Why Personal Webmail and Browsing Is a Big Risk for Your Corporate Network

| August 8, 2018

article image
For many organizations, corporate email is their number one threat vector, as they continue to deal with a seemingly never-ending stream of targeted malicious attachments and URLs. Email is so well suited to attacks that personal webmail, and personal browsing more generally, is now joining corporate email as a major source of compromised accounts and endpoints. While organizations are protecting access to corporate email systems, employees that fall for a phishing attack through their personal webmail on their corporate laptop, which all too often is accessed off the corporate network and its security controls. Organizations may think that their decision comes down to a classic security vs. usability tradeoff: Block — Certain website categories may be appropriate for blocking in the workplace (e.g., adult, gambling) however many companies do not have the culture to block ‘webmail’ and ’social media’ categories from their employees. Allow — Some organizations allow continued access to risk-prone web categories (e.g., webmail, social media), but this exposes them to unnecessary risk for the users and the organization.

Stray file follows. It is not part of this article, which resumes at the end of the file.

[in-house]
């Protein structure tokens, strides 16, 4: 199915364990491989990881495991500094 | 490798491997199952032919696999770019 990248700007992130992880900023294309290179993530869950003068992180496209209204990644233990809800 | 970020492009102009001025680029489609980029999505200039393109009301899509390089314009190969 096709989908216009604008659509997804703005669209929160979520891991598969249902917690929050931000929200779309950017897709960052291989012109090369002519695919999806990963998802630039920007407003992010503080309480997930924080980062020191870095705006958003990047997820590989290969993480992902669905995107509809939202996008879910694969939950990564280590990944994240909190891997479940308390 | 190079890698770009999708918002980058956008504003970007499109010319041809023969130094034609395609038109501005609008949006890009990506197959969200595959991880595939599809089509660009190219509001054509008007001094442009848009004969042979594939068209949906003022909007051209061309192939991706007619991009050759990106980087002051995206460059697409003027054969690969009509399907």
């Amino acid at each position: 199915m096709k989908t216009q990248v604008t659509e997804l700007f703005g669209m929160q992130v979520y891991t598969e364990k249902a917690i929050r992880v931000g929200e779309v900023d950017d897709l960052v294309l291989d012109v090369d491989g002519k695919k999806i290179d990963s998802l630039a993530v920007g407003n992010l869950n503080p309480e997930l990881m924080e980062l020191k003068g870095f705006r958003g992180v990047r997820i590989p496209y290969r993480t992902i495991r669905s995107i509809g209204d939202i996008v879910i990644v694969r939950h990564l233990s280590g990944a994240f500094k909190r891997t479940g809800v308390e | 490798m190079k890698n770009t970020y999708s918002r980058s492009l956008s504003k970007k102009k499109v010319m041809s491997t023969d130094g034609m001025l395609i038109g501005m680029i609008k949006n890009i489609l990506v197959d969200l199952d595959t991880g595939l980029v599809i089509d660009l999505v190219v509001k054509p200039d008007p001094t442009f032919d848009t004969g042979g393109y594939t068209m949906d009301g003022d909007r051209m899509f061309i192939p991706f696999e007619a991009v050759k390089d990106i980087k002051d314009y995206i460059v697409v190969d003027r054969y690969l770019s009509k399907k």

Spotlight

Scandit

Scandit delivers high performance mobile solutions for smartphones, tablets and wearables, designed to transform consumer engagement and operational efficiency for today’s forward-looking enterprises. Scandit solutions are built on its patented software-based barcode scanner and are used in a variety of industries including retail, manufacturing and logistics. With nearly 20,000 licensees in more than 100 countries, Scandit processes more than 200 million scans per year and develops enterprise-grade solutions for many of the world’s most prestigious brands including Ahold, Coop, Home Depot, NASA, Saks Fifth Avenue and Verizon. Founded in 2009 by a group of researchers from MIT, ETH Zurich and IBM Research, today Scandit and its network of global integration and technology partners are pushing the boundaries of mobile AIDC (automatic identification and data capture), delivering groundbreaking identification and data capture applications to customers.

OTHER ARTICLES

How Organizations can prepare for Cybersecurity

Article | April 22, 2020